Helping workers with theirmental health can ultimately help an employer's bottom line, aseffective treatments can lower total medical costs, increaseproductivity and reduce absenteeism. (Photo: Shutterstock)

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Employers should be helping their workers combat mental illness and other mental healthissues—for both the workers' sake and for the sake of theirorganizations, according to the report, “Mental Health- A Workforce Crisis,”commissioned by the CEO Roundtable of the American HeartAssociation.

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“Investing in the prevention and treatment of mental healthdisorders can provide employers with longer-term cost benefits, aswell as improved health outcomes,” the report's authors write. “Thedata shows that overall the cost of doing nothing is higher thaninvesting in evidence-based prevention and treatmentstrategies.”

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Related: Top 10 mental health conditions employerscover

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The 40-member CEO Roundtable, led by Johnson & Johnsonchairman and CEO Alex Gorsky and Bank of America Corp. chairman andCEO Brian Moynihan, believe that it is the duty of employers toprovide comprehensive mental health prevention and treatmentprograms because, first of all, adults spend most of their wakinghours at work and that's where a good deal of their stress comes from.

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Moreover, helping workers can ultimately help an employer'sbottom line, as effective treatments can lower total medical costs,increase productivity, reduce absenteeism and decrease disabilitycosts, according to the report. On the other hand, doing nothingcan exacerbate everyone's costs.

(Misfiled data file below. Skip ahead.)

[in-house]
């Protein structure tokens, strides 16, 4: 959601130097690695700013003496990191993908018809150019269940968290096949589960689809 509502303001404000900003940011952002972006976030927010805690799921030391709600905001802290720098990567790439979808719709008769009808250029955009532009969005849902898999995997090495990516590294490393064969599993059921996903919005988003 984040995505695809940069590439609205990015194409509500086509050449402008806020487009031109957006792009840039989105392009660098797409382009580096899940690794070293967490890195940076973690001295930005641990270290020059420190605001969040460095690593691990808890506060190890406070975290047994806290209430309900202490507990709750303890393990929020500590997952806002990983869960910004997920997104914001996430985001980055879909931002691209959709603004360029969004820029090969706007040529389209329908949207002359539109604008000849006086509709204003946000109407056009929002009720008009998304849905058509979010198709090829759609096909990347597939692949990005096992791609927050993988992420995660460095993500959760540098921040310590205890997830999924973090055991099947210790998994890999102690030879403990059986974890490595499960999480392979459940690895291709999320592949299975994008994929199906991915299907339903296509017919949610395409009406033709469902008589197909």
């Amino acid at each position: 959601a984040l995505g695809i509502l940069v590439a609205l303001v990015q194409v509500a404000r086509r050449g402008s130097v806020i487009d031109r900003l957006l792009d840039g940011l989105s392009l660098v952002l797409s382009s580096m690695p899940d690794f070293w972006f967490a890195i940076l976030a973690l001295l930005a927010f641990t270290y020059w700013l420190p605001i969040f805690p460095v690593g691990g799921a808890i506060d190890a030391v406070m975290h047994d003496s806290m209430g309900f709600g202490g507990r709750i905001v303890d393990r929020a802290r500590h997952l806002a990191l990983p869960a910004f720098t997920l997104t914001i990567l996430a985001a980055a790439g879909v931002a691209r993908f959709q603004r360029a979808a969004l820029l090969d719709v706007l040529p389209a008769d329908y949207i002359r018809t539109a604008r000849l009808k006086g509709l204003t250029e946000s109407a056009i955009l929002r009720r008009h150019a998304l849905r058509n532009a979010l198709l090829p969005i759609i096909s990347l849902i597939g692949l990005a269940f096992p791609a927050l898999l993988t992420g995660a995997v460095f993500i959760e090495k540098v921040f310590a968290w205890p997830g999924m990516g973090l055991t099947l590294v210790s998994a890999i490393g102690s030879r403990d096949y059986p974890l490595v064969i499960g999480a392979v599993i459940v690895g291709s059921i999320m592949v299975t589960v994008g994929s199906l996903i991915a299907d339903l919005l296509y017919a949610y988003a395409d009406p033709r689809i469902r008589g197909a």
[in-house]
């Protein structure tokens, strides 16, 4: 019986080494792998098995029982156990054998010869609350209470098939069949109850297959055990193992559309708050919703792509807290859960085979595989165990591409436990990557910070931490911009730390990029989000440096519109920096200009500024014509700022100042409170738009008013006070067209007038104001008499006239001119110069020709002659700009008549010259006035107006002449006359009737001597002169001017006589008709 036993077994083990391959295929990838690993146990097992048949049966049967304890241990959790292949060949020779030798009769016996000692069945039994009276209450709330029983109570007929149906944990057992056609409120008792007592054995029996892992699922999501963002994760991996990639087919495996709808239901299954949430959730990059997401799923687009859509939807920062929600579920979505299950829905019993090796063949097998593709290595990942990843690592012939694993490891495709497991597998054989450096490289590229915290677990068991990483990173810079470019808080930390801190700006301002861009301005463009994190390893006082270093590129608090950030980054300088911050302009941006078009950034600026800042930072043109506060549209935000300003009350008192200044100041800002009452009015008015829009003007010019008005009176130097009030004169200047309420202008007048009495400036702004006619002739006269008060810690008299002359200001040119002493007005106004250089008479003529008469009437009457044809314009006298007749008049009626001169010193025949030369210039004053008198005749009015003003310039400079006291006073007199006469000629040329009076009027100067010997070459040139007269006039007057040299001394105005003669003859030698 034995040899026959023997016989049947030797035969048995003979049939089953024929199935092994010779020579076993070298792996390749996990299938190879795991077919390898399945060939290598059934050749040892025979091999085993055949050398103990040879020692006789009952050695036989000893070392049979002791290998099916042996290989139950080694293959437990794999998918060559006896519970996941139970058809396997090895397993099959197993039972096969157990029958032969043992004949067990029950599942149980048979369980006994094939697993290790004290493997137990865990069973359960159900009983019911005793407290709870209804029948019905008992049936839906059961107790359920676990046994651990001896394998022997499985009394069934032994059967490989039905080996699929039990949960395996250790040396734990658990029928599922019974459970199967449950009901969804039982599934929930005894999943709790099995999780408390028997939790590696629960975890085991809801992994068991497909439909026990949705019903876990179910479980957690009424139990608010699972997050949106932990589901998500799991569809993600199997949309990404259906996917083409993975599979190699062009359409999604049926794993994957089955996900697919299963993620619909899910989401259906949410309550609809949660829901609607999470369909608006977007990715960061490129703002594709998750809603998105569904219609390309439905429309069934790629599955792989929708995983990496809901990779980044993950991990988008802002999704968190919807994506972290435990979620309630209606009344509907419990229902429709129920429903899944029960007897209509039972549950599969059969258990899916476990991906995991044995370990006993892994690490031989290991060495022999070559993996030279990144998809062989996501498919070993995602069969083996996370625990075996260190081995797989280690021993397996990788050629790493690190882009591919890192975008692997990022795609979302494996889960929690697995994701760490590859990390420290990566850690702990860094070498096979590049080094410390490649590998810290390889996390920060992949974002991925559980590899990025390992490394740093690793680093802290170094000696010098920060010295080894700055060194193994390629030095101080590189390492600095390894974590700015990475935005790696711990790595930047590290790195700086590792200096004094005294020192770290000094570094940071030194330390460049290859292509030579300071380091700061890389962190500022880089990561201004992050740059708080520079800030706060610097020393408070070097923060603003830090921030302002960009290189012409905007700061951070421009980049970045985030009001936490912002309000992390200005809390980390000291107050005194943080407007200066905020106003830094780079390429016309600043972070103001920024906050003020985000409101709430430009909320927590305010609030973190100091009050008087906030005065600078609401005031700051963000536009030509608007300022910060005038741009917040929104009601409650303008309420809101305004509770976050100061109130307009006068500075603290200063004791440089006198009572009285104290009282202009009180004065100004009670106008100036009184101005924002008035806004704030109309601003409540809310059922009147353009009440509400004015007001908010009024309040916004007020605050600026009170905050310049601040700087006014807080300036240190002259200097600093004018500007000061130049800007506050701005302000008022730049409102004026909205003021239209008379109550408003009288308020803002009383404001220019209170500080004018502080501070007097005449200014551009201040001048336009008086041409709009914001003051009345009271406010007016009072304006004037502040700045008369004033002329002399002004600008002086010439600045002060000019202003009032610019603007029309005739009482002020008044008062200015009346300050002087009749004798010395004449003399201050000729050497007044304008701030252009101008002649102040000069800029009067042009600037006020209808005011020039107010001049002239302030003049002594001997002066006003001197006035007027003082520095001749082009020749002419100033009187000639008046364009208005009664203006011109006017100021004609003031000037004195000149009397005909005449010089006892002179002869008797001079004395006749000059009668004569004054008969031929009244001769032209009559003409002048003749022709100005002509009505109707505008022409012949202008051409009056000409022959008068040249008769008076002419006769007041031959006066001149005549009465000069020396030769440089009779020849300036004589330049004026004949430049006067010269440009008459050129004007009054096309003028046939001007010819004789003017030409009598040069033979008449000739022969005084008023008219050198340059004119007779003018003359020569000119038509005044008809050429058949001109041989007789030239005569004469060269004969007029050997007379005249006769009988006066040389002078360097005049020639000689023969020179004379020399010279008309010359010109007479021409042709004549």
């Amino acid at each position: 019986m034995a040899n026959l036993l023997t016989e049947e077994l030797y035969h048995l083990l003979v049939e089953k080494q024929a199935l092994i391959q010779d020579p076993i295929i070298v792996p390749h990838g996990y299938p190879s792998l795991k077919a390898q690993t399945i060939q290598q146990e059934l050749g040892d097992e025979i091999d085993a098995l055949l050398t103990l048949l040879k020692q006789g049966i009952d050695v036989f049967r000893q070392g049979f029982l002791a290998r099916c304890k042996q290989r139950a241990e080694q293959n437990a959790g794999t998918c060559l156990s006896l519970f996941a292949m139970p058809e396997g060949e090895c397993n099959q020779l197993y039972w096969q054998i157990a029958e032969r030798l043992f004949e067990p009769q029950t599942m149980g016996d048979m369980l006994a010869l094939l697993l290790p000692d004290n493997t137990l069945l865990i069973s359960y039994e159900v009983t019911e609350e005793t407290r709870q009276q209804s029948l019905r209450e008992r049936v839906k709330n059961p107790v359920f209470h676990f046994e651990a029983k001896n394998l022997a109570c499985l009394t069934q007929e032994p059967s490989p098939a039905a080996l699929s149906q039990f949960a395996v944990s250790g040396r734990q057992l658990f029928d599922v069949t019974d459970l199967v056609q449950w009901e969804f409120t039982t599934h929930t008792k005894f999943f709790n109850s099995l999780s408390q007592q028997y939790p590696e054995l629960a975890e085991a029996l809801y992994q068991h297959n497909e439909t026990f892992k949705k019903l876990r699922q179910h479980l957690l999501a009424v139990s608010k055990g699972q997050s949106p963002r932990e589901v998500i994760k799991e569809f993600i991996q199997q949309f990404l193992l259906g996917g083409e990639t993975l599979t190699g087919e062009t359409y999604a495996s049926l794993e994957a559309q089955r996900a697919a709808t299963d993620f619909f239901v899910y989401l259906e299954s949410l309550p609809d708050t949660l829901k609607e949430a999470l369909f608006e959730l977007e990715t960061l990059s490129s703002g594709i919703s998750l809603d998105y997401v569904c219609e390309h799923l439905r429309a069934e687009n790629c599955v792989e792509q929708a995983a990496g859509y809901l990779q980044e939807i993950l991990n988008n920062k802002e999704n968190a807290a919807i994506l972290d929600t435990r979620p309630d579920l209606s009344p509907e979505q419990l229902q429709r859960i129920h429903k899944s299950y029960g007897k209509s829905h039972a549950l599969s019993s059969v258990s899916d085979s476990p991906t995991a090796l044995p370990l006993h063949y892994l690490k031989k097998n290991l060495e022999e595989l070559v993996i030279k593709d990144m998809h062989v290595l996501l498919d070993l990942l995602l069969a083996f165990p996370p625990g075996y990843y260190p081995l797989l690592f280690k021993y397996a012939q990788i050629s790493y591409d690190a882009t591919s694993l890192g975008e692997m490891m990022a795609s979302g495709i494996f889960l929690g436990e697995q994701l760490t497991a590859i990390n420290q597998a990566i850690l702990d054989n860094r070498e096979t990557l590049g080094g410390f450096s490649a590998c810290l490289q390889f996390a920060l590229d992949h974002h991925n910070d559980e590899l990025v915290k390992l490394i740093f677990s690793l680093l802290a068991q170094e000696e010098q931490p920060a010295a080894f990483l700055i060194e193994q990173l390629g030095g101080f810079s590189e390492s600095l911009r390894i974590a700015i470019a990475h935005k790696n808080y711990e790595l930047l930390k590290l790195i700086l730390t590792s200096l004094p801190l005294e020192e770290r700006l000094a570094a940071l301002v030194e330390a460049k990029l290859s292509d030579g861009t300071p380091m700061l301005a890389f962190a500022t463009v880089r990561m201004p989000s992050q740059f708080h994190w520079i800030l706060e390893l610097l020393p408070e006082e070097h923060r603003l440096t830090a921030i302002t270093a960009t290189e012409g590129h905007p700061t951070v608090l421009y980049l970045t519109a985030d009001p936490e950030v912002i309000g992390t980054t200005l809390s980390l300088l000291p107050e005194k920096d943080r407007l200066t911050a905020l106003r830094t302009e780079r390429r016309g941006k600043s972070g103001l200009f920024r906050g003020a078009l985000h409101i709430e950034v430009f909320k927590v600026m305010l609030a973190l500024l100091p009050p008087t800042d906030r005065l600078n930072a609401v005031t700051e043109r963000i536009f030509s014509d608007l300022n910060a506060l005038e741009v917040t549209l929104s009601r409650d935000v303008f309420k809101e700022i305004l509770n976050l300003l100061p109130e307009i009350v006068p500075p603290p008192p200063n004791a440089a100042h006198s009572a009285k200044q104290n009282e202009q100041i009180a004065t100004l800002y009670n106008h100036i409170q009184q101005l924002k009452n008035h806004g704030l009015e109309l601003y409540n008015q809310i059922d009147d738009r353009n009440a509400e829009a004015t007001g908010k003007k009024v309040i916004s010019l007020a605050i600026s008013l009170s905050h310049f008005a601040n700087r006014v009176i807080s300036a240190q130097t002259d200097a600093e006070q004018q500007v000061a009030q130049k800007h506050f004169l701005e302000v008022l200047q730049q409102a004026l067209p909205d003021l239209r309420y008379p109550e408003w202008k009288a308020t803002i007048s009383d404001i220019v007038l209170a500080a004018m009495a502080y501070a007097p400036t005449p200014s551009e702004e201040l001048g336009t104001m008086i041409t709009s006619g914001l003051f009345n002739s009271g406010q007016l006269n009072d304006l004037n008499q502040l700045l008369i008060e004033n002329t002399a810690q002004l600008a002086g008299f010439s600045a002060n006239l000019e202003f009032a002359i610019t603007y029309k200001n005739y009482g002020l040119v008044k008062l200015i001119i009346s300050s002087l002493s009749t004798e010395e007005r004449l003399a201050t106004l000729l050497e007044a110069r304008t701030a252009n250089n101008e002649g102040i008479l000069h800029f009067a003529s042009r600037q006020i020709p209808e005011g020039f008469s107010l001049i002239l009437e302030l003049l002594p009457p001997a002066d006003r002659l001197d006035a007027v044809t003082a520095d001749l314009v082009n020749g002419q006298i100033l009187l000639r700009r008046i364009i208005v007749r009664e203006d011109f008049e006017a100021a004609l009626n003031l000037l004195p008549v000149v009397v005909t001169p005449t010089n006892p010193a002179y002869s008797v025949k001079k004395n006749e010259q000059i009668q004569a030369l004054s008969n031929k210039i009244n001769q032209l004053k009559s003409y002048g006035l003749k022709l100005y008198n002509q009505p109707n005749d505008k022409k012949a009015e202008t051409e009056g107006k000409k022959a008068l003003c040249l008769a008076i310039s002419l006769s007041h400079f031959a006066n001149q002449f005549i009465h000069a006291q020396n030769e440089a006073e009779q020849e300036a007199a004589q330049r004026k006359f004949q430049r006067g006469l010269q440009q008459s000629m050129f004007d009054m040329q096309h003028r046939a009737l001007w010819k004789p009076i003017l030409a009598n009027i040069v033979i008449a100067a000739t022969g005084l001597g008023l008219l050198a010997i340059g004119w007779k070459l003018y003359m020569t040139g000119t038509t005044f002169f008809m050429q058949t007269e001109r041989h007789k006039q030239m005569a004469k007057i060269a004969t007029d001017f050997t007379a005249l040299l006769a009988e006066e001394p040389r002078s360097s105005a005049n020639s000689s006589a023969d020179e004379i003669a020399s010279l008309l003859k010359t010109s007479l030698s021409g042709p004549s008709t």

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Indeed, 68 percent – or $1.7 trillion — of the total $2.5trillion global cost of mental disorders is due to lostproductivity from absenteeism and presenteeism. Between 2011 and2030, the cumulative cost related to mental health is predicted tobe $16.3 trillion, higher than the estimated cost forcardiovascular disease ($15.6 trillion) and cancer ($8.3trillion).

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To confront the challenges of mental illness and other mentalhealth issues in the workplace, the AHA CEO Roundtable isadvocating that employers implement the following strategies(developed by an expert panel convened by the AHA's Center forWorkplace Health Research):

  • Visibly position leaders to be proactive champions of a diverseand inclusive culture that supports a mental health-friendlyworkplace
  • Develop and implement a Mental Health Plan that is easy for allemployees to access and understand
  • Communicate clearly and often to employees about theorganization's mental health policies, medical benefits, programs,education resources and training opportunities
  • Offer a comprehensive package of employee-centered medicalbenefits and programs
  • Involve employees in all aspects of mental health-relatedworkplace decision-making
  • Leverage community partnerships to promote the internal andexternal objectives of the Mental Health Plan
  • Identify evidence-based opportunities to continually improvethe mental health and well-being of employees

It all starts at the top, members of the CEO Roundtableassert.

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“As CEOs, we must lead by example and engage other businessleaders in redefining workplace inclusiveness and powering a mentalhealth movement,” they write.

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Katie Kuehner-Hebert

Katie Kuehner-Hebert is a freelance writer based in Running Springs, Calif. She has more than three decades of journalism experience, with particular expertise in employee benefits and other human resource topics.